Creative Recycling Ideas Spotted in Southeast Asia

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Anyone who’s been to any ‘developing’ country in Southeast Asia will agree that recycling of any kind isn’t widely, if at all, practiced. The extent of recycling in this part of the world might consist of someone painstakingly carrying bundles of tightly crushed cardboard boxes on their back or wheeling around a makeshift buggy collecting plastic containers.

 

Recycling Lao-style

 

Heaps of rubbish can often be seen in destitute-looking alleys and along roads, visibly filling up ditches at a worrisome rate; otherwise pristine beaches are often littered with random objects swept in by crashing waves. It’s not rare to see an empty plastic bag or soda can being tossed out of a window to be whisked away by the wind, landing just about anywhere, adding to the already questionable state of affairs.

Mindlessly discarding rubbish (recyclable or not) might be due to lack of information, education, infrastructure and/or resources but for whatever reason, it’s quite shocking/disturbing for foreigners from more environmentally-conscious/developed countries to see.

 

Garbage galore (Yangon, Myanmar)

 

I was also taken aback a few times throughout my travels in Southeast Asia. But in countries where recycling (and garbage) bins are non-existent forcing me to sometimes bring back my empty plastic bottles to recycle back home, I did come across a few resourceful recycling ideas that appealed to my creative side.

 

 

In the well-preserved historical town of Luang Prabang in conservative Laos, this whimsical hanging apparatus made of several plastic water bottles was unconventional and unexpected. Its space-age design with a retro twist could easily fit on the set of an Austin Powers movie – so groovy!

This low-cost, environmentally-friendly version is not new in the design world. Sputnik was the name of the first satellite ever orbited by the Soviet Union in 1957. The launch then inspired a slew of interior design objects including Sputnik light fixtures such as these three models (with a much higher price tag).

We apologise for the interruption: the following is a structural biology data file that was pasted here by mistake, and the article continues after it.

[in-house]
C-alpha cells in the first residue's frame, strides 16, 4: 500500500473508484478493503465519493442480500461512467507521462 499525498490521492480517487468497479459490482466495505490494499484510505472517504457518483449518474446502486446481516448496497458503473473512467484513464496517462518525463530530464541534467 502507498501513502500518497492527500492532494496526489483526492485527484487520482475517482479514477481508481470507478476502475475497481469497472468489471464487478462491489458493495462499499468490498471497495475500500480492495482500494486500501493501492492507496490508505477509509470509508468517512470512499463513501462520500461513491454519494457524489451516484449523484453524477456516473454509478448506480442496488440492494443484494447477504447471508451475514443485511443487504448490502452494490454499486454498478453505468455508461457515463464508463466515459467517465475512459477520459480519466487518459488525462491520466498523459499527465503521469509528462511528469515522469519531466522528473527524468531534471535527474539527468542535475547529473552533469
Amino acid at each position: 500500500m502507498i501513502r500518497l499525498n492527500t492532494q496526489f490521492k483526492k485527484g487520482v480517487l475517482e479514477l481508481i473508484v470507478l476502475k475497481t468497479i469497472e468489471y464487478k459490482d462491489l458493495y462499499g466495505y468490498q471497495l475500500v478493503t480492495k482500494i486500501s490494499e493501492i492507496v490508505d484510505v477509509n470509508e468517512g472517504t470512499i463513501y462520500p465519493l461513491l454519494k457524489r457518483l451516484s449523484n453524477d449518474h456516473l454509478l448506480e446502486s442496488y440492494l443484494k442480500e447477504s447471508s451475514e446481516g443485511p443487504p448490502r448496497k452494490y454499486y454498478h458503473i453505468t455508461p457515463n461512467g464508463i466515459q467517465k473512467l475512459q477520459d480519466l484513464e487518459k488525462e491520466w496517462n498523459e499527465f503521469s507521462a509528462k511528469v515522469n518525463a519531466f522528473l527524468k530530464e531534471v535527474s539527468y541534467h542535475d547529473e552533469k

Again while walking around Luang Prabang, I came across these unique planters made from large plastic soda bottles (recognize the bottom used for the paws?). Painted white with simple yet very expressive kitty-cat faces, these planters are just too meowsome!

Check out Salty Canary to learn how to make your own!

 

 

These googley-eyed fish I spotted floating mid-air on Koh Jhum island in Thailand were my favorite! They were made by using the cheapest water bottles found in Thailand and then simply cutting them into shape, the bottle caps were used for the eyes. Genius!

 

 

Talk about optimum recycling! I saw these double-duty (recycling + organic growing) creations on the island of Don Det in Laos. Once again, plain plastic soda bottles were recycled as planters. This might just be the most coiffed tree I’ve ever seen!

 

 

Hanging like a lonely drifter along the boardwalk in Sihanoukville (Cambodia), I spotted this brilliant *ahem* idea for a light fixture. Who knew a coconut and a glass bottle would make such an awesome design?! I suggest combining different colored glass bottles and hanging them at different heights to create a more visually-interesting and unique fixture. (Adding twisted manila rope to camouflage the otherwise unattractive wire is also a great idea!).

 

 

As someone who’s keen on giving discarded objects a second life, I was enamored with all of these! I realize these ‘developing’ countries have a lot of issues to deal with but I hope recycling will soon be a norm. Until then, it was endearing to see these small yet meaningful efforts to reuse and recycle in such creative and resourceful ways.

 

Source: Planet Aid

 

 

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Have you been to countries where waste seems out of control? Do you have any creative recycling ideas of your own to share?

 

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